Asia Literary Review

Ian Jack explained this blog yesterday. On how the gift of articulation and  having something original to articulate are two different things. That their intersection is quite often non-existent. And, worse, it’s not possible for someone to have something original after the first few articulations.[1]

Extended to its logical conclusion, nothing should have ever been written if writers were honest to themselves. Since vanity and honesty are competing virtues, the aberrations result in mutations that embarrass even the winning virtue. Amit Varma. [2]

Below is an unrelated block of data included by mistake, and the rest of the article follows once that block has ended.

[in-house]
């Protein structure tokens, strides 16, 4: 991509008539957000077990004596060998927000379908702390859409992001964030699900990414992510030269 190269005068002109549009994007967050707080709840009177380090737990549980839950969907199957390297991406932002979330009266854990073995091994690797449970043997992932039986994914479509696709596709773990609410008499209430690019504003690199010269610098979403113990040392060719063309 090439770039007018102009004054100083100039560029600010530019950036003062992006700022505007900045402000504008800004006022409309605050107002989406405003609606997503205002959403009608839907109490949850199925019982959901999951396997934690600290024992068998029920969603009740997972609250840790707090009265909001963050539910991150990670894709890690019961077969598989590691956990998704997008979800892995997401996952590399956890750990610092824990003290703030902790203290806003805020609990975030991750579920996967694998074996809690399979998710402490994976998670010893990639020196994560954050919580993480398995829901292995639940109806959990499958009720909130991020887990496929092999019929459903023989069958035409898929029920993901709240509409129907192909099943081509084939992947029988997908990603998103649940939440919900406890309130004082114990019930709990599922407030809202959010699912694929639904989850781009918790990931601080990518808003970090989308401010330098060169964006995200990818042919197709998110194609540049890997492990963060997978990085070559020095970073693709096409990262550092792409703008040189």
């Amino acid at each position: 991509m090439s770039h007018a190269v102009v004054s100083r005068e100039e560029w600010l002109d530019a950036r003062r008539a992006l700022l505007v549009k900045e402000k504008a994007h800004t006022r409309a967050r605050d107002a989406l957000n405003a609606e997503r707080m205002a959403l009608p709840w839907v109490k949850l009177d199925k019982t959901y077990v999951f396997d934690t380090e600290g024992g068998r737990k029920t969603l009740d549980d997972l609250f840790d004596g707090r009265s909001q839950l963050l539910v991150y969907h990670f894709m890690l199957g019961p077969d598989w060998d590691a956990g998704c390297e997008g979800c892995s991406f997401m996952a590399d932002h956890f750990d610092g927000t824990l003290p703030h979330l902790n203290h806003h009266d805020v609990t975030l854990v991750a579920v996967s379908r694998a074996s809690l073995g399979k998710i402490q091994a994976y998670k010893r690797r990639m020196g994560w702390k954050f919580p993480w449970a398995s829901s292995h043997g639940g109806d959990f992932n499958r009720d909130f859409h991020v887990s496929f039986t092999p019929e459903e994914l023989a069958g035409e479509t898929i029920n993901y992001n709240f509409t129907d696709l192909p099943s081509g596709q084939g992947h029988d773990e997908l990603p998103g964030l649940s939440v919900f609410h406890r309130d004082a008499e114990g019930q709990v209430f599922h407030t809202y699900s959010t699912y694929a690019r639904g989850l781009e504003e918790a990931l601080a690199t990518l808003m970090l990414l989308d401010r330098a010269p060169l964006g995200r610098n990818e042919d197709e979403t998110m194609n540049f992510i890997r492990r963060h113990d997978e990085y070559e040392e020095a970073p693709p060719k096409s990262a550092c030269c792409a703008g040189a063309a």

The losing virtue though, ensures losers lose. And charm.

[1] — Ian Jack cited Philip Roth as an exception. I like Roth unlike she — but wonder if he qualifies. Though, reading American Pastoral and Everyman hardly makes one a Roth expert through the decades.

[2] — Which is probably why one prefers the honesty of a poorly written Muniyandi to the anxiety of purple prose.

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